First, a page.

In a more recent pair of companion cases, Landreth Timber Co. v. Landreth, 471 U.S. 681, 105 S. Ct. 2297, 85 L. Ed. 2d 692 (1985), and Gould v. Ruefenacht, 471 U.S. 701, 105 S. Ct. 2308, 85 L. Ed. 2d 708 (1985), the Supreme Court indicated that the Howey *796 test does not apply across-the-board. In relation to the sale of stocks, the Court announced a simpler test: the adjudicator must first determine whether the instrument denominated "stock" possesses "`some of the significant characteristics typically associated with' stock." Landreth, 471 U.S. at 686, 105 S. Ct. at 2302, 85 L. Ed. 2d at 697, quoting United Housing Found., Inc. v. Forman, 421 U.S. 837, 851, 95 S. Ct. 2051, 2060, 44 L. Ed. 2d 621, 631 (1975). If "the instrument involved is traditional stock ... [t]here is no need ... to look beyond the characteristics of the instrument to determine whether the [Securities] Acts apply." Landreth, 471 U.S. at 690, 105 S. Ct. at 2304, 85 L. Ed. 2d at 700. The Court went on to say "we cannot agree with respondents that the Acts were intended to cover only `passive investors' and not privately negotiated transactions involving the transfer of control to `entrepreneurs.'" Landreth, 471 U.S. at 692, 105 S. Ct. at 2305, 85 L. Ed. 2d at 701.

Because the federal statute defining a "security"[3] is substantially similar to the definition of a security under our securities law,[4] we conclude that the corporate stock involved in this transaction is traditional stock and that North Dakota securities law does apply.

Barnes also contends that this transaction is exempt from the North Dakota securities law by section 10-04-06, N.D.C.C., which, in relevant part, reads:

"Except as hereinafter in this section expressly provided, sections 10-04-04, 10-04-07, 10-04-07.1, 10-04-08, and 10-04-10 shall not apply to any of the following transactions: * * * * * * 3. Any isolated sale of any security made by or on behalf of a bona fide owner for the owner's account, such owner not being an issuer, underwriter, dealer, or salesman and such sale not being made in the course of repeated and successive transactions of a like character. This subsection shall not exempt any dealer or salesman participating in an isolated sale from registering in accordance with section 10-04-10, nor shall this exemption be available in connection with any sale not made in good faith but rather for the purpose of evading the registration requirements imposed under chapter 10-04. * * * * * * 9. a. Any transaction pursuant to an offer directed by the offeror to not more than twenty-five persons (other than those designated in subsection 5) in this state during any period of twelve consecutive months, ... * * * * * * Provided, however, that the commissioner may by rule or order, as to any security or transaction or any type of security or transaction, withdraw or further condition this exemption, or increase or decrease the number of offerees permitted, or waive the conditions in paragraphs 1, 2, and 3 with or without the substitution of a limitation on remuneration."

Barnes contends that this transaction is exempt from the provisions of Ch. 10-04, N.D.C.C., because Sunderman was the only person involved in the transfer of stock. However, we note that the introductory clause to section 10-04-06 indicates which requirements are not applicable to such transactions. The sections mentioned all relate to registration requirements, and not the antifraud provisions of sections 10-04-15 and 10-04-17. In referring to the Uniform Securities Act of 1985, we note that the comment to section 401, the exempt securities section, states that:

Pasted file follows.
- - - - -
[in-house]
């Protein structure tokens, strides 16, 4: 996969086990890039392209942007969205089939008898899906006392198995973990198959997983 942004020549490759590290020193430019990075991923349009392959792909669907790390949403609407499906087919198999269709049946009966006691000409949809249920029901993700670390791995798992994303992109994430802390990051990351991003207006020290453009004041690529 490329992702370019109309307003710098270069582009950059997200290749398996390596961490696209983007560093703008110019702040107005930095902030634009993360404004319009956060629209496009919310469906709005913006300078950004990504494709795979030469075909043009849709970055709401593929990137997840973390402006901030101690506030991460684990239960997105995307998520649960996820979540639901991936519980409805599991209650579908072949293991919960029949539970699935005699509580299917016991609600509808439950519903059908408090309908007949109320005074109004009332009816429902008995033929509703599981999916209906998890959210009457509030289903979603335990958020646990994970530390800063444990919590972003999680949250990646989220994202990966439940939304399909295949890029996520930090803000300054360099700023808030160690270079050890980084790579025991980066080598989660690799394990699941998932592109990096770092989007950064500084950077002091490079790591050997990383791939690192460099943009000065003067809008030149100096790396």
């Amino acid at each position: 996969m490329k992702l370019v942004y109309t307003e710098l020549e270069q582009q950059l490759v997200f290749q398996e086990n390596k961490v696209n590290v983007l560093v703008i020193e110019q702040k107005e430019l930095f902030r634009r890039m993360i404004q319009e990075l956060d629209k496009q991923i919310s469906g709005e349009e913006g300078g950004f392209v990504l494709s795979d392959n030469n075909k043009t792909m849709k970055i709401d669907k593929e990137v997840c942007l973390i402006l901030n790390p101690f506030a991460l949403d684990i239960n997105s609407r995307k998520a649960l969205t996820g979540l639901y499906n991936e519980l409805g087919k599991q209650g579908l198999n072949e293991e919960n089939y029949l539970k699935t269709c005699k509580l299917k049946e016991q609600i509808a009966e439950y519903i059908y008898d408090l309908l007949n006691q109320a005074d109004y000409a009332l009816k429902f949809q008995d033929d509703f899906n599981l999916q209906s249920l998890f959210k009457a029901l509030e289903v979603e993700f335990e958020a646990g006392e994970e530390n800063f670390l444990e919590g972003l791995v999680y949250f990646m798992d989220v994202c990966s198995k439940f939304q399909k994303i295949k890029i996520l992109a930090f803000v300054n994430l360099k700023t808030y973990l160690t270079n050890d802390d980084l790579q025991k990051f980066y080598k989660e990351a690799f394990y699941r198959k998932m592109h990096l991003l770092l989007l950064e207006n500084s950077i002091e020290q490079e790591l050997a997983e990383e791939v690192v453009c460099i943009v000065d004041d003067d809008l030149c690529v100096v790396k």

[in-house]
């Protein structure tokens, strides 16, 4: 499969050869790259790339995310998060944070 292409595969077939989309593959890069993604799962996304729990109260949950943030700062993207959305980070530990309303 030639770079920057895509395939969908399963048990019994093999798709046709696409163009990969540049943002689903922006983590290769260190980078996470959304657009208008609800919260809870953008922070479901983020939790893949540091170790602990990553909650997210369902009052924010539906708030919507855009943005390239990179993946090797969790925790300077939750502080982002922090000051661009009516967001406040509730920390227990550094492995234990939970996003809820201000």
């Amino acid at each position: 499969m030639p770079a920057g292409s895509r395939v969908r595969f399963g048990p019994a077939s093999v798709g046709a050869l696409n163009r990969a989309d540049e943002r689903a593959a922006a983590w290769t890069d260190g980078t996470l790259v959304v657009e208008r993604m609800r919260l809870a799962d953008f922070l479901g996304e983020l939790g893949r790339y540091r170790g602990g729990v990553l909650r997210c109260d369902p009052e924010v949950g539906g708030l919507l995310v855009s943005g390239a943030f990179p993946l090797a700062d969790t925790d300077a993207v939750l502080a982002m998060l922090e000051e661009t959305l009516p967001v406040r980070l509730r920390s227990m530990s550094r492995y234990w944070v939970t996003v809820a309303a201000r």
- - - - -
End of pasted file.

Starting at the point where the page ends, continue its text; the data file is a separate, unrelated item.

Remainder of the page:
"1. The exemptions in Sections 401 and 402 operate as exemptions only from the securities registration requirements (Section 301) and the filing of sales literature requirements (Section 405). *797 "It should be clear, therefore, that there are no exemptions from the antifraud provisions of Section 501; those apply to all securities and transactions involving the offer, sale, or purchase of a security."

Therefore, the transaction is not exempt from the antifraud provisions of section 10-04-15, N.D.C.C.

Because we conclude that North Dakota securities law does apply, Sunderman, in order to be entitled to rescission, need only prove that Barnes, in connection with the offer of his stock for sale, omitted to state a material fact necessary in order to make the statements made, in the light of the circumstances under which they were made, not misleading. See section 10-04-15(3), N.D.C.C., the text of which may be found in footnote 2.

In ruling in favor of Barnes, the county court, in relevant part, found:

"3. That before purchasing Plaintiff's interest, the Defendant checked with the Front Page bar manager about the condition of the bar and purchasing Plaintiff's interest. He was informed that the business was in trouble and had management problems. "4. That before purchasing Plaintiff's interest, the Defendant met with the Plaintiff to discuss the condition of the Front Page and the terms of the sale. The Plaintiff informed the Defendant of the condition of the bar to the best of his knowledge based upon information provided by the bar manager. "5. That before purchasing Plaintiff's interest, the Defendant failed to make any further inquiry or investigation into the financial condition of the Front Page other than the conversations with the Plaintiff and the bar manager, although he had an opportunity to do so. "6. That the Defendant understood he was buying a business that was not doing well. "7. That the Plaintiff did not make any false or fraudulent representations concerning the financial condition of the Front Page to the Defendant."